AbstractThis study analyses the topic of leadership in African Union (AU) peace operations and conflict mediation. Using the case studies of AU mediation in Madagascar, and the AU mission in Somalia, the study investigates how leadership is produced in AU interventions, how regional and sub regional actors interact with each other, and how regionalisation of peace processes match to dominating approaches in international peace and security management. The
research is informed by an analysis of academic and policy literatures, as well as data gathered through 41 interviews with key policymakers and implementers at the AU and Southern African Development Community (SADC) headquarters.
This thesis makes its primary contribution to studies of leadership and contemporary conflict management in Africa. It outlines the importance of socially constructed forms of leadership, and how this influence (and is influenced by) the relationship between AU states, sub-regional organisations, and the AU itself. By doing so, it poses significant questions with regards to how the AU is expected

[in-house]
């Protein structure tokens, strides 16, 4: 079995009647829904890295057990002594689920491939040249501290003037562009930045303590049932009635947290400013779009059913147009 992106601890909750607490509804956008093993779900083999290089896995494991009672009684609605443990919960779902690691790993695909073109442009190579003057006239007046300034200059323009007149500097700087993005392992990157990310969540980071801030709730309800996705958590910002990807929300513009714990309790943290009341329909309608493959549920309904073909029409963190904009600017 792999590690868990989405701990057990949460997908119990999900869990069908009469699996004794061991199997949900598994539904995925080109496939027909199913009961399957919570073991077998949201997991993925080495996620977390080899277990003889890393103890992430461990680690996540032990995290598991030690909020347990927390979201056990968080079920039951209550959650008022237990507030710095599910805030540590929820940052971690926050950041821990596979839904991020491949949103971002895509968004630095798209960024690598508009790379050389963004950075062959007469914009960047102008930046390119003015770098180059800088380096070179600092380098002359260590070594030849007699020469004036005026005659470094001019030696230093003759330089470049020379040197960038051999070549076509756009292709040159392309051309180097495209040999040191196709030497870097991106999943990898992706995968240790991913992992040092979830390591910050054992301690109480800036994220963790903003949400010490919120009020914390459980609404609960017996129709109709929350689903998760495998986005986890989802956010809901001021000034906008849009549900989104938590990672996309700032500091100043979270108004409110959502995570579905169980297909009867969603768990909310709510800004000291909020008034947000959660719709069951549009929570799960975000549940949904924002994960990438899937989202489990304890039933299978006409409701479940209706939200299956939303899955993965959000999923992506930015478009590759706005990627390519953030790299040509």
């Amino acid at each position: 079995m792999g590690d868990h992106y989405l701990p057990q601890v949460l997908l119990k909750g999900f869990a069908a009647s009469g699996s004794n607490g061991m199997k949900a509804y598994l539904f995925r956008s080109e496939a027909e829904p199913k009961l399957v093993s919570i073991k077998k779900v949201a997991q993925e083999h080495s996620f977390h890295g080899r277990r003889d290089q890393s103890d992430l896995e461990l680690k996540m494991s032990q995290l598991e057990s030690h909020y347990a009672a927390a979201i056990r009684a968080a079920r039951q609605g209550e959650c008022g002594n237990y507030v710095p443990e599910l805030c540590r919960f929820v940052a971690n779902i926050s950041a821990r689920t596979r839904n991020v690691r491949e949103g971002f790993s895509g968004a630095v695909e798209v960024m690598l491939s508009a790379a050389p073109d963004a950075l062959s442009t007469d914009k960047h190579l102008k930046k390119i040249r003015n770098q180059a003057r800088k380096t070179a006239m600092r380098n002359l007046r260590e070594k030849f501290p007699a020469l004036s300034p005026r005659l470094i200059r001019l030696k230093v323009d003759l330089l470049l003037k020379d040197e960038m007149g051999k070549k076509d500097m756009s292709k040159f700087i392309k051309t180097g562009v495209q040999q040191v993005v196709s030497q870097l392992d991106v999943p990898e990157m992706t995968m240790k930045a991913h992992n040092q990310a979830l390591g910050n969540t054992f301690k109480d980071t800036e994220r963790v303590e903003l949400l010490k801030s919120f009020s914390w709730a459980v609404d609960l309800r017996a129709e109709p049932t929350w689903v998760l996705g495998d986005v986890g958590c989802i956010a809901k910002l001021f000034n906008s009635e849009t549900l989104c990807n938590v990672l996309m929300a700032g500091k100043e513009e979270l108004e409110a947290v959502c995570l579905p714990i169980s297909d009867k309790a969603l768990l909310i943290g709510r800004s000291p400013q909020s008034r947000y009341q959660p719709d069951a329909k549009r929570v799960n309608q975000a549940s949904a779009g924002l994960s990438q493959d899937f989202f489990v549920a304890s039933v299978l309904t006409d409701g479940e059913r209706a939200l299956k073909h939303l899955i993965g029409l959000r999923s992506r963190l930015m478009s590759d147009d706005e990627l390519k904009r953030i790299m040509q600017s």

to demonstrate a hierarchical form of leadership on the African continent. It also contributes to contemporary debates regarding the role of regional and sub-regional organisations in international conflict resolution, most notably to the fields of liberal peacebuilding, and cosmopolitan approaches to peacekeeping.
Moreover, the thesis broadens contemporary understanding of peace and conflict on the African continent and contributes to policy debates over strategic interventions in regionalised peace interventions.
|Date of Award||2018|
- peace operations
- conflict mediation
- peace interventions
- African Union